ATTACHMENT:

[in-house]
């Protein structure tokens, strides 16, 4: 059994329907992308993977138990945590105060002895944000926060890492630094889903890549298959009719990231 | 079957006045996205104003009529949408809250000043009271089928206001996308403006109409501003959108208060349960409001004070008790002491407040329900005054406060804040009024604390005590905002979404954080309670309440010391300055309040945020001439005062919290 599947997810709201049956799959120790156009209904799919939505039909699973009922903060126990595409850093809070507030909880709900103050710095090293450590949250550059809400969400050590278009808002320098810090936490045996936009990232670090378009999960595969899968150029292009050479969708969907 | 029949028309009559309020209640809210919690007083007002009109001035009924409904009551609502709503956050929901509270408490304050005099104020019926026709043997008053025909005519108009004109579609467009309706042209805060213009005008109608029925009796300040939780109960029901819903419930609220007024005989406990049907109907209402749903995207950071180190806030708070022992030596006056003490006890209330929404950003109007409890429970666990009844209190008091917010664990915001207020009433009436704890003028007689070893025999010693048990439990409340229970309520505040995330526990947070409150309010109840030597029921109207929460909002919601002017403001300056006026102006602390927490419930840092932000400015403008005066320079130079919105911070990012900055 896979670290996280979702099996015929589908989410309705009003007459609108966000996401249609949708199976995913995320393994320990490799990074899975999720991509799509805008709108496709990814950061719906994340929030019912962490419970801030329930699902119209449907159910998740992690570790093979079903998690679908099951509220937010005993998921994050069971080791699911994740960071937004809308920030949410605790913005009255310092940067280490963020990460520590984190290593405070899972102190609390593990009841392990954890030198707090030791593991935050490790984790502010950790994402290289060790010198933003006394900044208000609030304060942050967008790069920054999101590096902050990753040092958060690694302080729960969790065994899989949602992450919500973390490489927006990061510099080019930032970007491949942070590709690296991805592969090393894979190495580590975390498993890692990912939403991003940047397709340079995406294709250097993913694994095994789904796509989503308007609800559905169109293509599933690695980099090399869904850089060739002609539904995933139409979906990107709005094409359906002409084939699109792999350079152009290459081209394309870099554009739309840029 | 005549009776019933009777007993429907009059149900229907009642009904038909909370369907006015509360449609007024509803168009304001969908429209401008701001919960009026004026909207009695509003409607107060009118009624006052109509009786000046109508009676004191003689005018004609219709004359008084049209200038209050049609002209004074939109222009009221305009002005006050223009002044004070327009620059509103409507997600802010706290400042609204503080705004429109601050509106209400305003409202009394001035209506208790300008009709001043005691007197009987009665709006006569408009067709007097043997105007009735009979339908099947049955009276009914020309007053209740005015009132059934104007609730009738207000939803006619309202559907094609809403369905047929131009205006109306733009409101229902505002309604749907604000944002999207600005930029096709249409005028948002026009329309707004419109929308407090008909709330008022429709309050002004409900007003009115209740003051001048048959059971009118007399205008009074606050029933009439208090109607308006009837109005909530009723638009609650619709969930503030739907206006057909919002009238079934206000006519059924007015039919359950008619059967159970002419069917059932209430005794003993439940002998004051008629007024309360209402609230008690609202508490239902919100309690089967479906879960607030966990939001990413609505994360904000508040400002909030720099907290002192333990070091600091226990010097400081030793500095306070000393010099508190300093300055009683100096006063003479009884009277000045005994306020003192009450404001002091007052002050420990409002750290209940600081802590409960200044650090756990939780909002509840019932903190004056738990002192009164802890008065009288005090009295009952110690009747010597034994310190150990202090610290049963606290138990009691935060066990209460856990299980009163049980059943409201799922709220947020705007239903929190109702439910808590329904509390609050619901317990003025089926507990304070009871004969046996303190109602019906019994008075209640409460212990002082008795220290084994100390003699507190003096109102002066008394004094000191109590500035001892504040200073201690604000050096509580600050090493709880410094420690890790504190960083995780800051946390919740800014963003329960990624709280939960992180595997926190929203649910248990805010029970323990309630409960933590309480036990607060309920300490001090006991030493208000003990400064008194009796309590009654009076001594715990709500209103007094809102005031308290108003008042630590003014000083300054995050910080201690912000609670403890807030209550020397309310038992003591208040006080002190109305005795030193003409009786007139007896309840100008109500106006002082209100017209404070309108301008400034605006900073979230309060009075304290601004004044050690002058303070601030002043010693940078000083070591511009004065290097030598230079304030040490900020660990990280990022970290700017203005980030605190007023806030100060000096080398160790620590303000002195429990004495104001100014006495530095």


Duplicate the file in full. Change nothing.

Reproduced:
[in-house]
């Protein structure tokens, strides 16, 4: 059994329907992308993977138990945590105060002895944000926060890492630094889903890549298959009719990231 | 079957006045996205104003009529949408809250000043009271089928206001996308403006109409501003959108208060349960409001004070008790002491407040329900005054406060804040009024604390005590905002979404954080309670309440010391300055309040945020001439005062919290 599947997810709201049956799959120790156009209904799919939505039909699973009922903060126990595409850093809070507030909880709900103050710095090293450590949250550059809400969400050590278009808002320098810090936490045996936009990232670090378009999960595969899968150029292009050479969708969907 | 029949028309009559309020209640809210919690007083007002009109001035009924409904009551609502709503956050929901509270408490304050005099104020019926026709043997008053025909005519108009004109579609467009309706042209805060213009005008109608029925009796300040939780109960029901819903419930609220007024005989406990049907109907209402749903995207950071180190806030708070022992030596006056003490006890209330929404950003109007409890429970666990009844209190008091917010664990915001207020009433009436704890003028007689070893025999010693048990439990409340229970309520505040995330526990947070409150309010109840030597029921109207929460909002919601002017403001300056006026102006602390927490419930840092932000400015403008005066320079130079919105911070990012900055 896979670290996280979702099996015929589908989410309705009003007459609108966000996401249609949708199976995913995320393994320990490799990074899975999720991509799509805008709108496709990814950061719906994340929030019912962490419970801030329930699902119209449907159910998740992690570790093979079903998690679908099951509220937010005993998921994050069971080791699911994740960071937004809308920030949410605790913005009255310092940067280490963020990460520590984190290593405070899972102190609390593990009841392990954890030198707090030791593991935050490790984790502010950790994402290289060790010198933003006394900044208000609030304060942050967008790069920054999101590096902050990753040092958060690694302080729960969790065994899989949602992450919500973390490489927006990061510099080019930032970007491949942070590709690296991805592969090393894979190495580590975390498993890692990912939403991003940047397709340079995406294709250097993913694994095994789904796509989503308007609800559905169109293509599933690695980099090399869904850089060739002609539904995933139409979906990107709005094409359906002409084939699109792999350079152009290459081209394309870099554009739309840029 | 005549009776019933009777007993429907009059149900229907009642009904038909909370369907006015509360449609007024509803168009304001969908429209401008701001919960009026004026909207009695509003409607107060009118009624006052109509009786000046109508009676004191003689005018004609219709004359008084049209200038209050049609002209004074939109222009009221305009002005006050223009002044004070327009620059509103409507997600802010706290400042609204503080705004429109601050509106209400305003409202009394001035209506208790300008009709001043005691007197009987009665709006006569408009067709007097043997105007009735009979339908099947049955009276009914020309007053209740005015009132059934104007609730009738207000939803006619309202559907094609809403369905047929131009205006109306733009409101229902505002309604749907604000944002999207600005930029096709249409005028948002026009329309707004419109929308407090008909709330008022429709309050002004409900007003009115209740003051001048048959059971009118007399205008009074606050029933009439208090109607308006009837109005909530009723638009609650619709969930503030739907206006057909919002009238079934206000006519059924007015039919359950008619059967159970002419069917059932209430005794003993439940002998004051008629007024309360209402609230008690609202508490239902919100309690089967479906879960607030966990939001990413609505994360904000508040400002909030720099907290002192333990070091600091226990010097400081030793500095306070000393010099508190300093300055009683100096006063003479009884009277000045005994306020003192009450404001002091007052002050420990409002750290209940600081802590409960200044650090756990939780909002509840019932903190004056738990002192009164802890008065009288005090009295009952110690009747010597034994310190150990202090610290049963606290138990009691935060066990209460856990299980009163049980059943409201799922709220947020705007239903929190109702439910808590329904509390609050619901317990003025089926507990304070009871004969046996303190109602019906019994008075209640409460212990002082008795220290084994100390003699507190003096109102002066008394004094000191109590500035001892504040200073201690604000050096509580600050090493709880410094420690890790504190960083995780800051946390919740800014963003329960990624709280939960992180595997926190929203649910248990805010029970323990309630409960933590309480036990607060309920300490001090006991030493208000003990400064008194009796309590009654009076001594715990709500209103007094809102005031308290108003008042630590003014000083300054995050910080201690912000609670403890807030209550020397309310038992003591208040006080002190109305005795030193003409009786007139007896309840100008109500106006002082209100017209404070309108301008400034605006900073979230309060009075304290601004004044050690002058303070601030002043010693940078000083070591511009004065290097030598230079304030040490900020660990990280990022970290700017203005980030605190007023806030100060000096080398160790620590303000002195429990004495104001100014006495530095």